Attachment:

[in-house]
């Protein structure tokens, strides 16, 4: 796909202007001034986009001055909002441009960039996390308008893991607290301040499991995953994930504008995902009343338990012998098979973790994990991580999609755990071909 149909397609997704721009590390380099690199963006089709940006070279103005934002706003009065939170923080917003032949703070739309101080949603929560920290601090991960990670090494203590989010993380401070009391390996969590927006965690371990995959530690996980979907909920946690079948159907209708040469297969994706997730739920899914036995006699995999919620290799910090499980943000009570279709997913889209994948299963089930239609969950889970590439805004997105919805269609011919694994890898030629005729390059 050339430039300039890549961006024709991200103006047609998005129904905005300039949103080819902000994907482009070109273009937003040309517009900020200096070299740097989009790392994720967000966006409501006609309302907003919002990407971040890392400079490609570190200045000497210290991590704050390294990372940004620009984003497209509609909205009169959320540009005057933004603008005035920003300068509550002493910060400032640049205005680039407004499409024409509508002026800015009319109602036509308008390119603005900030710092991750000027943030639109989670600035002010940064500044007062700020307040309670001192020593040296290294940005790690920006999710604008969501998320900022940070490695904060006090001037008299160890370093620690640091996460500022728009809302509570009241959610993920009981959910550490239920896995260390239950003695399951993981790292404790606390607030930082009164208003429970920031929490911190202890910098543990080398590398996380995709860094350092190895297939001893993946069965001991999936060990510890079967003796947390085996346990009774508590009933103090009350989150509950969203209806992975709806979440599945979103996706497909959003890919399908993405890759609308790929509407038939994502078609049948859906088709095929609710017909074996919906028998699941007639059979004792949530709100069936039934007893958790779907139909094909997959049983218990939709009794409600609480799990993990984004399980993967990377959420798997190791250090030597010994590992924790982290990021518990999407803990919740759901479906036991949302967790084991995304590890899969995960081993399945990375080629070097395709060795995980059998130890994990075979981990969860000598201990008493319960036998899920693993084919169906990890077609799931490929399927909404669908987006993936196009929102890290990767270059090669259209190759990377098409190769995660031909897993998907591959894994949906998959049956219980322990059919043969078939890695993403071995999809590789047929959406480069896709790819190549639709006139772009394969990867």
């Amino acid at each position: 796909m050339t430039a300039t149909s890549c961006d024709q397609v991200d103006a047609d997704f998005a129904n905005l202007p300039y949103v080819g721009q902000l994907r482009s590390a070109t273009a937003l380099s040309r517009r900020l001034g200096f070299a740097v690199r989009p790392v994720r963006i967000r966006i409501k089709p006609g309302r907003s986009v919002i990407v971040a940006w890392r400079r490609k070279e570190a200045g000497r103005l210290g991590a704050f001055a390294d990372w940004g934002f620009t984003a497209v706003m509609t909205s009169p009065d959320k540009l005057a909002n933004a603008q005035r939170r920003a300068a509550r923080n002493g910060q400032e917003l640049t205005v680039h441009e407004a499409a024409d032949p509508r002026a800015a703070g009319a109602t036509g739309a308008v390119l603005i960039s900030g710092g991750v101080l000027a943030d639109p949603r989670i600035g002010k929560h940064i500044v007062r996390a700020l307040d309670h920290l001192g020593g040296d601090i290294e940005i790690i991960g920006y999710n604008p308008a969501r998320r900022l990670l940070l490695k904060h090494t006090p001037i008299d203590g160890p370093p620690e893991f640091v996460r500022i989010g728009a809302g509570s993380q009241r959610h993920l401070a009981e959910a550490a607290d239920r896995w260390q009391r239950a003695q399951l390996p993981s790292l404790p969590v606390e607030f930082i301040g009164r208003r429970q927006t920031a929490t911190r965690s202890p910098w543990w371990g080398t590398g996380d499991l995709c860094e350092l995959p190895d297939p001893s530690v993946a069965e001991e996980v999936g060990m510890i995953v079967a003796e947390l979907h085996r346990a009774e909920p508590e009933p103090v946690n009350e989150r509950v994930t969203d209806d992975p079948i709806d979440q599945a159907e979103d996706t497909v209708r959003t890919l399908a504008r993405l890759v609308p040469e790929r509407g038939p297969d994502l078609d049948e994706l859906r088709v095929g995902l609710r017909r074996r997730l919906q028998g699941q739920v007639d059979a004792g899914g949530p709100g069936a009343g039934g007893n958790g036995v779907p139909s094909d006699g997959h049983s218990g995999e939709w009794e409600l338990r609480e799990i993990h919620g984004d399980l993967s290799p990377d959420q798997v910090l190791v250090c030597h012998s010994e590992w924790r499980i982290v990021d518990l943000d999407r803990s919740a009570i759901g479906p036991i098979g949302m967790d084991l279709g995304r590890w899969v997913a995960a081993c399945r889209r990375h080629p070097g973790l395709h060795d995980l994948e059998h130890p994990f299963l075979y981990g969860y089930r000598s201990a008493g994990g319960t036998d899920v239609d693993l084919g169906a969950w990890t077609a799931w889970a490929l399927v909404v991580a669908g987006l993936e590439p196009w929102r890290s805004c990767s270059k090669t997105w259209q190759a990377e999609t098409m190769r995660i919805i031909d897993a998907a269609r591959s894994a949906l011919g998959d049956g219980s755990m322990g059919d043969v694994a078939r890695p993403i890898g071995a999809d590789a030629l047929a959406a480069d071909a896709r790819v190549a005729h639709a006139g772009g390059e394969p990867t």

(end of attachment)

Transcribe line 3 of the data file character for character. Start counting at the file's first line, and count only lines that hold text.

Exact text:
């Amino acid at each position: 796909m050339t430039a300039t149909s890549c961006d024709q397609v991200d103006a047609d997704f998005a129904n905005l202007p300039y949103v080819g721009q902000l994907r482009s590390a070109t273009a937003l380099s040309r517009r900020l001034g200096f070299a740097v690199r989009p790392v994720r963006i967000r966006i409501k089709p006609g309302r907003s986009v919002i990407v971040a940006w890392r400079r490609k070279e570190a200045g000497r103005l210290g991590a704050f001055a390294d990372w940004g934002f620009t984003a497209v706003m509609t909205s009169p009065d959320k540009l005057a909002n933004a603008q005035r939170r920003a300068a509550r923080n002493g910060q400032e917003l640049t205005v680039h441009e407004a499409a024409d032949p509508r002026a800015a703070g009319a109602t036509g739309a308008v390119l603005i960039s900030g710092g991750v101080l000027a943030d639109p949603r989670i600035g002010k929560h940064i500044v007062r996390a700020l307040d309670h920290l001192g020593g040296d601090i290294e940005i790690i991960g920006y999710n604008p308008a969501r998320r900022l990670l940070l490695k904060h090494t006090p001037i008299d203590g160890p370093p620690e893991f640091v996460r500022i989010g728009a809302g509570s993380q009241r959610h993920l401070a009981e959910a550490a607290d239920r896995w260390q009391r239950a003695q399951l390996p993981s790292l404790p969590v606390e607030f930082i301040g009164r208003r429970q927006t920031a929490t911190r965690s202890p910098w543990w371990g080398t590398g996380d499991l995709c860094e350092l995959p190895d297939p001893s530690v993946a069965e001991e996980v999936g060990m510890i995953v079967a003796e947390l979907h085996r346990a009774e909920p508590e009933p103090v946690n009350e989150r509950v994930t969203d209806d992975p079948i709806d979440q599945a159907e979103d996706t497909v209708r959003t890919l399908a504008r993405l890759v609308p040469e790929r509407g038939p297969d994502l078609d049948e994706l859906r088709v095929g995902l609710r017909r074996r997730l919906q028998g699941q739920v007639d059979a004792g899914g949530p709100g069936a009343g039934g007893n958790g036995v779907p139909s094909d006699g997959h049983s218990g995999e939709w009794e409600l338990r609480e799990i993990h919620g984004d399980l993967s290799p990377d959420q798997v910090l190791v250090c030597h012998s010994e590992w924790r499980i982290v990021d518990l943000d999407r803990s919740a009570i759901g479906p036991i098979g949302m967790d084991l279709g995304r590890w899969v997913a995960a081993c399945r889209r990375h080629p070097g973790l395709h060795d995980l994948e059998h130890p994990f299963l075979y981990g969860y089930r000598s201990a008493g994990g319960t036998d899920v239609d693993l084919g169906a969950w990890t077609a799931w889970a490929l399927v909404v991580a669908g987006l993936e590439p196009w929102r890290s805004c990767s270059k090669t997105w259209q190759a990377e999609t098409m190769r995660i919805i031909d897993a998907a269609r591959s894994a949906l011919g998959d049956g219980s755990m322990g059919d043969v694994a078939r890695p993403i890898g071995a999809d590789a030629l047929a959406a480069d071909a896709r790819v190549a005729h639709a006139g772009g390059e394969p990867t």